The City of Portland is seeing major changes in tenant and renter protection law and rights with contention on both sides. As a property owner or investor, it’s important to know how legislation put forth by the Portland Housing Bureau can directly affect your property portfolio.
Last month we highlighted how a tenant protections bill that would have banned no-cause evictions in Oregon died in the Senate. However, there are many moving pieces in this puzzle and making sure a fair solution is put forth is paramount for continued growth and investment in the city.
We’ve learned that a six-month extension has been given to a renter protection law that was set to expire this October. The move to extend means that tenants who are issued no-cause evictions, or who move out when their rent is hiked by 10 percent or more, can continue to expect payments of between $2,900 and $4,500 well into next year.
According to the Portland Mercury, “Two Portland landlords, Phillip Owen and Michael Feves, have challenged that law in court, arguing it amounts to illegal rent control, among other things.”
Attorney, John DiLorenzo, said in a statement, “We still strongly believe the ordinance will only aggravate Portland’s housing crisis.” Referencing the recent appeal, he went on to say, “The court failed to see it for what it is – disguised rent control, which violates state statutes and the Oregon Constitution.”
Protests and opposition continue, as Portland citizens and activists demonstrate against no-cause evictions, while property landlords, owners, and investors all feel they should have some recourse and control over their own properties without suffering major penalties.
Some Commissioners who introduced the relocation payment ordinance believe property owner opposition is unwarranted. In a recent statement made by Commissioner Eudaly, “It is disappointing that DiLorenzo and the landlord lobby continue to waste time and money fighting the city in its efforts to stabilize families in their homes. Their time might be better spent helping us find additional solutions to the housing crisis instead of trying to take away the only tool we have to help vulnerable people.”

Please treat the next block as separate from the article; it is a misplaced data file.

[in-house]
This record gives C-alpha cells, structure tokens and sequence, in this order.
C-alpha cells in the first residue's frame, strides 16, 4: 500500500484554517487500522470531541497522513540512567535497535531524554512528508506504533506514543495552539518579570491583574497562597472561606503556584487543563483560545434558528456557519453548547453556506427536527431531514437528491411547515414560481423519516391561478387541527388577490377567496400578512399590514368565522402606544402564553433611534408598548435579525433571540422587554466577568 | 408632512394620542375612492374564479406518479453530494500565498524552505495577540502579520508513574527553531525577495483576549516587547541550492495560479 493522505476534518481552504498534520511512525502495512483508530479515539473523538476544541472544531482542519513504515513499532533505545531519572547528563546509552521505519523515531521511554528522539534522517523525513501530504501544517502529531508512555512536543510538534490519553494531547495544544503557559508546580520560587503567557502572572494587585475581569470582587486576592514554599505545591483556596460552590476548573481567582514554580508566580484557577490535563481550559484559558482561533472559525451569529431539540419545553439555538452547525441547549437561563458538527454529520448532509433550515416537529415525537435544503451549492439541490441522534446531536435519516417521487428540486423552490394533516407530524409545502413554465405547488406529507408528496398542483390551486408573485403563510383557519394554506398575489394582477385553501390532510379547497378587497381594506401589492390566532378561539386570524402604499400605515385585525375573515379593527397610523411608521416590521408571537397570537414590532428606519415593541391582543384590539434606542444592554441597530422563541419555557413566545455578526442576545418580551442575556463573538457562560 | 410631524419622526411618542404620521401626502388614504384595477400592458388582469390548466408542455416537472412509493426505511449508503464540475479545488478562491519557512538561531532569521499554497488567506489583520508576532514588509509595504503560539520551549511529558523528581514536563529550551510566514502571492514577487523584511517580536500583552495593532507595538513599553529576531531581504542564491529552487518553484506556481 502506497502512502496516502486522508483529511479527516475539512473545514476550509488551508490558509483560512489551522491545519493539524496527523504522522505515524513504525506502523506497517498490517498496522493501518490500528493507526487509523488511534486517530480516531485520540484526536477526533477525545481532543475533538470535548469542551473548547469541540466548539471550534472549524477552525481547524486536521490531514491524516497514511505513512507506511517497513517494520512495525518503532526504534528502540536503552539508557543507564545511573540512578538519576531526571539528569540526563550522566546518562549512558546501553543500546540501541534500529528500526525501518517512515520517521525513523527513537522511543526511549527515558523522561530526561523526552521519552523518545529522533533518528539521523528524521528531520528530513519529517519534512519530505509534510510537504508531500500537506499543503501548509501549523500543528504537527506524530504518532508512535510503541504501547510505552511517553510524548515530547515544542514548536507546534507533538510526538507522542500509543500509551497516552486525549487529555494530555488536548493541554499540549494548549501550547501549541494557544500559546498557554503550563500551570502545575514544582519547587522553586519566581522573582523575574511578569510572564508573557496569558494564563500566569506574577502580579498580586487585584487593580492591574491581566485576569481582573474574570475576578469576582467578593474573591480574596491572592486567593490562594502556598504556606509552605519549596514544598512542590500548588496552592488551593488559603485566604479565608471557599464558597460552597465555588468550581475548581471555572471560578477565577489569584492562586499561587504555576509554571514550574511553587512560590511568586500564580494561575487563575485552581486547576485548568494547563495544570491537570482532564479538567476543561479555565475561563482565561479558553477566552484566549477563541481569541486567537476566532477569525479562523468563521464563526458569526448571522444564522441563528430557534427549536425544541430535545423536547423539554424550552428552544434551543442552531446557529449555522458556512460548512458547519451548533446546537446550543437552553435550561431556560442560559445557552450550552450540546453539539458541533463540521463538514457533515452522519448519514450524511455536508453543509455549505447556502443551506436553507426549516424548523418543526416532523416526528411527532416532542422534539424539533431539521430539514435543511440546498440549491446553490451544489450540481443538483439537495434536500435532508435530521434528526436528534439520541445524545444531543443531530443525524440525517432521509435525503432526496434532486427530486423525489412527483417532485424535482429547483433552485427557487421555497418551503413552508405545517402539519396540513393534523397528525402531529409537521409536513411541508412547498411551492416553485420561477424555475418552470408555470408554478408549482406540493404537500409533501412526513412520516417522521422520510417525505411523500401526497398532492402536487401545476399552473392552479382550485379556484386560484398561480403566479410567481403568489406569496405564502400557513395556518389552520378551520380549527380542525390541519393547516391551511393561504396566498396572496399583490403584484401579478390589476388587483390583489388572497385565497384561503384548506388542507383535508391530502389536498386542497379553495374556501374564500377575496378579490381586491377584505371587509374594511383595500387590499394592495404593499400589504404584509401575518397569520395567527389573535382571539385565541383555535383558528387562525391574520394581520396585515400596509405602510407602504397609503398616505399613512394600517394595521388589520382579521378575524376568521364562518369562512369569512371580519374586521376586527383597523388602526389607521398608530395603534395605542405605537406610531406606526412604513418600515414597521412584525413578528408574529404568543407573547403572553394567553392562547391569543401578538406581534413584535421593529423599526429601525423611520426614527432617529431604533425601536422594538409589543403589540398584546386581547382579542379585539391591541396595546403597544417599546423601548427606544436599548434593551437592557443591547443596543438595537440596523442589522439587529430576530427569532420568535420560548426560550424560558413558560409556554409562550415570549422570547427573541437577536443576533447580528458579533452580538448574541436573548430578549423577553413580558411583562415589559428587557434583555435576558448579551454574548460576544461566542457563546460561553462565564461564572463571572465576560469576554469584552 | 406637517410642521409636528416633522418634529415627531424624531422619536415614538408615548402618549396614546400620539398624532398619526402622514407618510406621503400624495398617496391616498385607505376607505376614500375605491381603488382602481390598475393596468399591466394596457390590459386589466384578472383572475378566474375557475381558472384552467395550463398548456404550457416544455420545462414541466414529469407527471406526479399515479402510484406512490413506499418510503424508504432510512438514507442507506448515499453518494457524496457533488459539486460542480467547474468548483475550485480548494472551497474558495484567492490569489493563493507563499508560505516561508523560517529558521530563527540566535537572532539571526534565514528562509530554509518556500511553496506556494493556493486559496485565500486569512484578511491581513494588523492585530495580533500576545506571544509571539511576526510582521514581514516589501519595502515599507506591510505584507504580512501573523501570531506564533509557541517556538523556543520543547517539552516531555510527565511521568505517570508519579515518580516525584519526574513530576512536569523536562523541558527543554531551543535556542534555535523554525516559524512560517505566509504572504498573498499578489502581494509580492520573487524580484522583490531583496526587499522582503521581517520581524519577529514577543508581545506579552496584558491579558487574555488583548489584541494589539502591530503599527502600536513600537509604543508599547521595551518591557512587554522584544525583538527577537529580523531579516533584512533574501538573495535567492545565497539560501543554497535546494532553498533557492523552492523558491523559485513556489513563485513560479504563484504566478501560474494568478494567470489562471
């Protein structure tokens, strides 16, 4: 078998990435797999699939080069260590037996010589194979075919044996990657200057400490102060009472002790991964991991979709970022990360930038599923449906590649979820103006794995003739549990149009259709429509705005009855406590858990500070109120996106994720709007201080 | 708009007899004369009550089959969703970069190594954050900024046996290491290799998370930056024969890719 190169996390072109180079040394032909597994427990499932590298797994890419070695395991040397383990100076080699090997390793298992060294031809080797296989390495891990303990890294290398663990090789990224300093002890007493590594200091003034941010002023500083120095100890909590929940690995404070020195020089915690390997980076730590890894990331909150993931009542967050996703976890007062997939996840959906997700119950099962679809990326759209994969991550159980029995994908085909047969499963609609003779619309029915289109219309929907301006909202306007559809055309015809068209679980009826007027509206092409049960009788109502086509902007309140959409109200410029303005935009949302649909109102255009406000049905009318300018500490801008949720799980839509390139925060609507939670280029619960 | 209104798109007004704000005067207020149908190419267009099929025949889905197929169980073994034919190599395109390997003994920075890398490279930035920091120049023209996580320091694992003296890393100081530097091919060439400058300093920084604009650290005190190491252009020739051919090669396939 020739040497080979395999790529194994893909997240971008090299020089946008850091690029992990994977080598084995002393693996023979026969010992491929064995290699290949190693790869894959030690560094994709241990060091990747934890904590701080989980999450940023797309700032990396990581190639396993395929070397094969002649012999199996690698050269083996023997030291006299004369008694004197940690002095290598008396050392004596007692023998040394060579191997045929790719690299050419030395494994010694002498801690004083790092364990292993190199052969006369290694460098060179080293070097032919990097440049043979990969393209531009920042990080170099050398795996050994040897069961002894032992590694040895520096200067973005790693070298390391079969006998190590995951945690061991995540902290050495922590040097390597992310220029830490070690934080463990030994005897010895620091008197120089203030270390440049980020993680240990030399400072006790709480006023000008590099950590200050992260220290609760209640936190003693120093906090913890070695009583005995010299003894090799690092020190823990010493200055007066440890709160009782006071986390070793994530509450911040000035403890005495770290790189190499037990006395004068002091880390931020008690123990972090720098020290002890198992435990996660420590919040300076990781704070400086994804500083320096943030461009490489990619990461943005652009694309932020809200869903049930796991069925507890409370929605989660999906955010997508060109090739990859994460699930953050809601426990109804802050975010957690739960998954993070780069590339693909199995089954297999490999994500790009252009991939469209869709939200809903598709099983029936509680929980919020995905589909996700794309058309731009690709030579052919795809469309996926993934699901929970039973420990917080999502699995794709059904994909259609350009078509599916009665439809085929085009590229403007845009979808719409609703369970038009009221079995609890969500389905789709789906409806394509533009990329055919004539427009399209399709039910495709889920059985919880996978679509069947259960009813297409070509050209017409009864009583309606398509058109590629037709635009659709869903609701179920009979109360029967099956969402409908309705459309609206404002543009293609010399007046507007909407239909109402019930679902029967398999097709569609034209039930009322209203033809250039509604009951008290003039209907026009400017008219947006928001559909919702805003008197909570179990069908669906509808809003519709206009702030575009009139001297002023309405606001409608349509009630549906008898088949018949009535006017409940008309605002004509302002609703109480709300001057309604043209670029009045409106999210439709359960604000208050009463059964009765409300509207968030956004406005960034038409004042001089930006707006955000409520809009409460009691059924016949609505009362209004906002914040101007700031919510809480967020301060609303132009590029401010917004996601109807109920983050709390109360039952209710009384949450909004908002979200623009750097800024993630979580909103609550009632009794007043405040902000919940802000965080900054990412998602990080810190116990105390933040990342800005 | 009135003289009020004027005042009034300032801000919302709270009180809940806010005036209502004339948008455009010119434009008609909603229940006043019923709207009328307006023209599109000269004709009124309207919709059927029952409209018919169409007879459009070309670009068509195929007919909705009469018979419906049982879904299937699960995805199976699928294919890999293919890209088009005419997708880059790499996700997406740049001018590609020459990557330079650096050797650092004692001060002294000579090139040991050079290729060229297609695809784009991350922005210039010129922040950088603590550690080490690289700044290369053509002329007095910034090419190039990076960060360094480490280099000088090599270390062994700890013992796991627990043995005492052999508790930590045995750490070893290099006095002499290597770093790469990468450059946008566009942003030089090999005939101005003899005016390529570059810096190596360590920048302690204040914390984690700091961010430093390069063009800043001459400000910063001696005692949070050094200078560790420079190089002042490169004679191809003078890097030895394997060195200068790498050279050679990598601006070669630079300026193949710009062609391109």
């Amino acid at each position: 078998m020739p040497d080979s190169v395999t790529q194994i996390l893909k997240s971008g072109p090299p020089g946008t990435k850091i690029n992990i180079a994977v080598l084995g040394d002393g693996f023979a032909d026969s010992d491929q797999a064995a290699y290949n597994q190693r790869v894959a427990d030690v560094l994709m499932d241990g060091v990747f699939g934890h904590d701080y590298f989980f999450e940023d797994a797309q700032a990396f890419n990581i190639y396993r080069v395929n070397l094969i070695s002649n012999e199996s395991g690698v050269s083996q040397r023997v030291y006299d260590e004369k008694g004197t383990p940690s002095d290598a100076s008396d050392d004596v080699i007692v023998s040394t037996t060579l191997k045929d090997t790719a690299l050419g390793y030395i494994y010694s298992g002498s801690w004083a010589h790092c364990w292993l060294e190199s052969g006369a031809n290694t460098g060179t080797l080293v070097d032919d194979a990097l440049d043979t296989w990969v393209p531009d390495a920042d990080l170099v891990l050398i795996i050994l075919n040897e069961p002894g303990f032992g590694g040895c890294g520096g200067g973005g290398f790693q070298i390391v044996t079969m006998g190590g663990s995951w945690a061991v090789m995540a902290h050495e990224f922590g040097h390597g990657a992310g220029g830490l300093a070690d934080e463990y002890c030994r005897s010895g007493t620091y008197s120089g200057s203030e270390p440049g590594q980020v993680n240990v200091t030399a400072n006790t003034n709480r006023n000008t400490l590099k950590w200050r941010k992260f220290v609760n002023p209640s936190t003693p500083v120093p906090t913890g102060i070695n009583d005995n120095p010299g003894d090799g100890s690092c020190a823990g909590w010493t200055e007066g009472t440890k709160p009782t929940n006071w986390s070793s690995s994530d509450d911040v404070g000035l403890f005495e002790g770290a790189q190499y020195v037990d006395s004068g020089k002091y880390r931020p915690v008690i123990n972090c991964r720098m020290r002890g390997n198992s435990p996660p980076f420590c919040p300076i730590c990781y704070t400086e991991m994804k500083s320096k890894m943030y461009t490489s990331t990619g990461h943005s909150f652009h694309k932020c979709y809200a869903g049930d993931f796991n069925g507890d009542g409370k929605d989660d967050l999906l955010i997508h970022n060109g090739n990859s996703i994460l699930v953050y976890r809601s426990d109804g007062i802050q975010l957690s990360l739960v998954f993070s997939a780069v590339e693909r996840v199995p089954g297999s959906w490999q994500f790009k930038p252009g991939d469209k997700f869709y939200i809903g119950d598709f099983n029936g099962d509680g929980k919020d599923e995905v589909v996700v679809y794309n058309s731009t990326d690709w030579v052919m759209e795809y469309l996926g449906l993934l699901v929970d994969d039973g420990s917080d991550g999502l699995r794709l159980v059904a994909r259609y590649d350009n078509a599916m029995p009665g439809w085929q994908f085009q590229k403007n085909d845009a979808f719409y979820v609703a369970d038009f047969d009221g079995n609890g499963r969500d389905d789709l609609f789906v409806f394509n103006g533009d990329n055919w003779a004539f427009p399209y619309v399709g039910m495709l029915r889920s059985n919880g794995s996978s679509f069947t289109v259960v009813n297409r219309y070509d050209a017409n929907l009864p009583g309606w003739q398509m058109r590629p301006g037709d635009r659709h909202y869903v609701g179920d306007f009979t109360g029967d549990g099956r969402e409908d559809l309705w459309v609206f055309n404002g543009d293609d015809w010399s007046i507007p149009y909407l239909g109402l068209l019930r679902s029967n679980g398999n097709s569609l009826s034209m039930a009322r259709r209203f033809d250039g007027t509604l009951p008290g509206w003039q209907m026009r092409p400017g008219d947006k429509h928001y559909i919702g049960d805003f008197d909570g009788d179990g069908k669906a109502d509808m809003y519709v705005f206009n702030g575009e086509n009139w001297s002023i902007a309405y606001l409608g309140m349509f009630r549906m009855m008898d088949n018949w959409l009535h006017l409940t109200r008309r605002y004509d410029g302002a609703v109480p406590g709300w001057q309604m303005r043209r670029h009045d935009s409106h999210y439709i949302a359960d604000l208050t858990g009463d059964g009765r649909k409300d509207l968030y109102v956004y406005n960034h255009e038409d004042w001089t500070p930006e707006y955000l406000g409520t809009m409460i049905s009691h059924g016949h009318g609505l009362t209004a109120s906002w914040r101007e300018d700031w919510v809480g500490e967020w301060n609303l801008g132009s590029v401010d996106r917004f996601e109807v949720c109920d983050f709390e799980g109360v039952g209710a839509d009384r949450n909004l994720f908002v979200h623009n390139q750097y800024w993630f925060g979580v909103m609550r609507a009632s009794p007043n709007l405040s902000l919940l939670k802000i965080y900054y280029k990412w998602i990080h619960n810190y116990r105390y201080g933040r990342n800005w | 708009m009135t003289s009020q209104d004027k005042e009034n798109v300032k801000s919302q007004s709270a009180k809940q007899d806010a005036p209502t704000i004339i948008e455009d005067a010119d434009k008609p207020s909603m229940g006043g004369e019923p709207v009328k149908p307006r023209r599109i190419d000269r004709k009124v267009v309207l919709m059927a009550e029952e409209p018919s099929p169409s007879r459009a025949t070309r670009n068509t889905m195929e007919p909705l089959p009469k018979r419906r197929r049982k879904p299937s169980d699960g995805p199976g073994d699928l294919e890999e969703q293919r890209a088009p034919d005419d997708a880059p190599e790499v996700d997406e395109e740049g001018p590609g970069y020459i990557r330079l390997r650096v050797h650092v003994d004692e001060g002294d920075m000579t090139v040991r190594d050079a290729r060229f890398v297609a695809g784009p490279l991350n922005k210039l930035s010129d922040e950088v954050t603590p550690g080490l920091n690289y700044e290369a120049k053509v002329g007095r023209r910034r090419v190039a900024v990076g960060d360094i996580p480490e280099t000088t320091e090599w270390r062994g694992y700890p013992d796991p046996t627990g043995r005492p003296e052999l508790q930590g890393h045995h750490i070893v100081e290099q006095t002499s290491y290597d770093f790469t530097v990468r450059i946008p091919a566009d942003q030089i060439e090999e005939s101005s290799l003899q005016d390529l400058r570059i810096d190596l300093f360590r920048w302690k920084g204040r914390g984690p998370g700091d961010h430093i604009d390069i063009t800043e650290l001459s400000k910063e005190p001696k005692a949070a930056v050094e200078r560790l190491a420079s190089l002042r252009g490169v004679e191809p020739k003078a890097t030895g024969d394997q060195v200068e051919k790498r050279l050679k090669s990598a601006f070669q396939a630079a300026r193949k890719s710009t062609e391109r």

However, many believe that the health of the city and future urban growth it dependent on allowing the housing market to growth naturally based on the laws of supply and demand. No one wishes to put families out on the street, but there are alternative methods which some feel would be more effective in nature.
One method in particular is to expand the Urban Growth Boundary.
In the end, there’s no telling how long it will take for an appeal to play out, but it’s likely that by the time a ruling is issued, Portland’s policy will have changed. A lengthy list of changes to the law has already been presented.
Of these changes, the Portland Mercury reports the bureau appeared to be favoring changes which, “included offering relocation assistance only to tenants with rents below a certain monthly threshold, changes to how information about the law is disseminated to the public, and exemptions regulated affordable housing providers in some scenarios.”
If you have questions about how these legislative shifts in the Portland marketplace could impact the management of your residential investment portfolio, we’d love to offer a complimentary assessment and get you in touch with one of our property management experts.
At InterWest Properties, we’re committed to keeping you informed and representing property owners when it comes to their rights as real estate investors. If you’d like to speak with one of our Portland property experts, please reach out and give us a call: (503) 256-2323